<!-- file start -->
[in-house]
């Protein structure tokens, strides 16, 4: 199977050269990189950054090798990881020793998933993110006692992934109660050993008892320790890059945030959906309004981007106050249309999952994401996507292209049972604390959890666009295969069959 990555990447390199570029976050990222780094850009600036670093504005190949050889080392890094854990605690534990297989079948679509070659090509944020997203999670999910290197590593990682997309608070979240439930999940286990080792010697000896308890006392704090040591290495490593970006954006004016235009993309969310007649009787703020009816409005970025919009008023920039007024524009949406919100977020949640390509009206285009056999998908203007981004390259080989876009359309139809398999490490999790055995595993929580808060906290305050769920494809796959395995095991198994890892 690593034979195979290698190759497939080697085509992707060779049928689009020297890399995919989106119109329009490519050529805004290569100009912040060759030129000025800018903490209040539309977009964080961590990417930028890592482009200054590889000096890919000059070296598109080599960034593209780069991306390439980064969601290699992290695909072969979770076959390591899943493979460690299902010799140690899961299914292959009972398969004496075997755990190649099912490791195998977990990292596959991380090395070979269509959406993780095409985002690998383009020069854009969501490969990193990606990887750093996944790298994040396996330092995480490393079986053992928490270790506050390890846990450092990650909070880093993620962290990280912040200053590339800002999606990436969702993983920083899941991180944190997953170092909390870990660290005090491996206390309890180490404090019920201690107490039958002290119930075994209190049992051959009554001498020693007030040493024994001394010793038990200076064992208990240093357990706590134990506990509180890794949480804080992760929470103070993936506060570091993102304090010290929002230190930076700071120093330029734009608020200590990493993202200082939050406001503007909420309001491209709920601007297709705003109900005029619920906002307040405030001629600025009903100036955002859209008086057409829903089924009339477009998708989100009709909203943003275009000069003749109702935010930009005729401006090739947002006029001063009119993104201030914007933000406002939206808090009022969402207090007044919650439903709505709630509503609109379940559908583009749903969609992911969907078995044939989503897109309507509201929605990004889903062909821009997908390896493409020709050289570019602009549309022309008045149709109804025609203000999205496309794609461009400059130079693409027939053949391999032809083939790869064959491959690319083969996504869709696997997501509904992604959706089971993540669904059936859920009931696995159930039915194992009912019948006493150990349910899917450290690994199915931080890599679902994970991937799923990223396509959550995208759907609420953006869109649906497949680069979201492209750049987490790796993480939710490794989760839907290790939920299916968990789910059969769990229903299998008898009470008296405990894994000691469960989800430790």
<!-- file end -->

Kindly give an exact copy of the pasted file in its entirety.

[in-house]
């Protein structure tokens, strides 16, 4: 199977050269990189950054090798990881020793998933993110006692992934109660050993008892320790890059945030959906309004981007106050249309999952994401996507292209049972604390959890666009295969069959 990555990447390199570029976050990222780094850009600036670093504005190949050889080392890094854990605690534990297989079948679509070659090509944020997203999670999910290197590593990682997309608070979240439930999940286990080792010697000896308890006392704090040591290495490593970006954006004016235009993309969310007649009787703020009816409005970025919009008023920039007024524009949406919100977020949640390509009206285009056999998908203007981004390259080989876009359309139809398999490490999790055995595993929580808060906290305050769920494809796959395995095991198994890892 690593034979195979290698190759497939080697085509992707060779049928689009020297890399995919989106119109329009490519050529805004290569100009912040060759030129000025800018903490209040539309977009964080961590990417930028890592482009200054590889000096890919000059070296598109080599960034593209780069991306390439980064969601290699992290695909072969979770076959390591899943493979460690299902010799140690899961299914292959009972398969004496075997755990190649099912490791195998977990990292596959991380090395070979269509959406993780095409985002690998383009020069854009969501490969990193990606990887750093996944790298994040396996330092995480490393079986053992928490270790506050390890846990450092990650909070880093993620962290990280912040200053590339800002999606990436969702993983920083899941991180944190997953170092909390870990660290005090491996206390309890180490404090019920201690107490039958002290119930075994209190049992051959009554001498020693007030040493024994001394010793038990200076064992208990240093357990706590134990506990509180890794949480804080992760929470103070993936506060570091993102304090010290929002230190930076700071120093330029734009608020200590990493993202200082939050406001503007909420309001491209709920601007297709705003109900005029619920906002307040405030001629600025009903100036955002859209008086057409829903089924009339477009998708989100009709909203943003275009000069003749109702935010930009005729401006090739947002006029001063009119993104201030914007933000406002939206808090009022969402207090007044919650439903709505709630509503609109379940559908583009749903969609992911969907078995044939989503897109309507509201929605990004889903062909821009997908390896493409020709050289570019602009549309022309008045149709109804025609203000999205496309794609461009400059130079693409027939053949391999032809083939790869064959491959690319083969996504869709696997997501509904992604959706089971993540669904059936859920009931696995159930039915194992009912019948006493150990349910899917450290690994199915931080890599679902994970991937799923990223396509959550995208759907609420953006869109649906497949680069979201492209750049987490790796993480939710490794989760839907290790939920299916968990789910059969769990229903299998008898009470008296405990894994000691469960989800430790």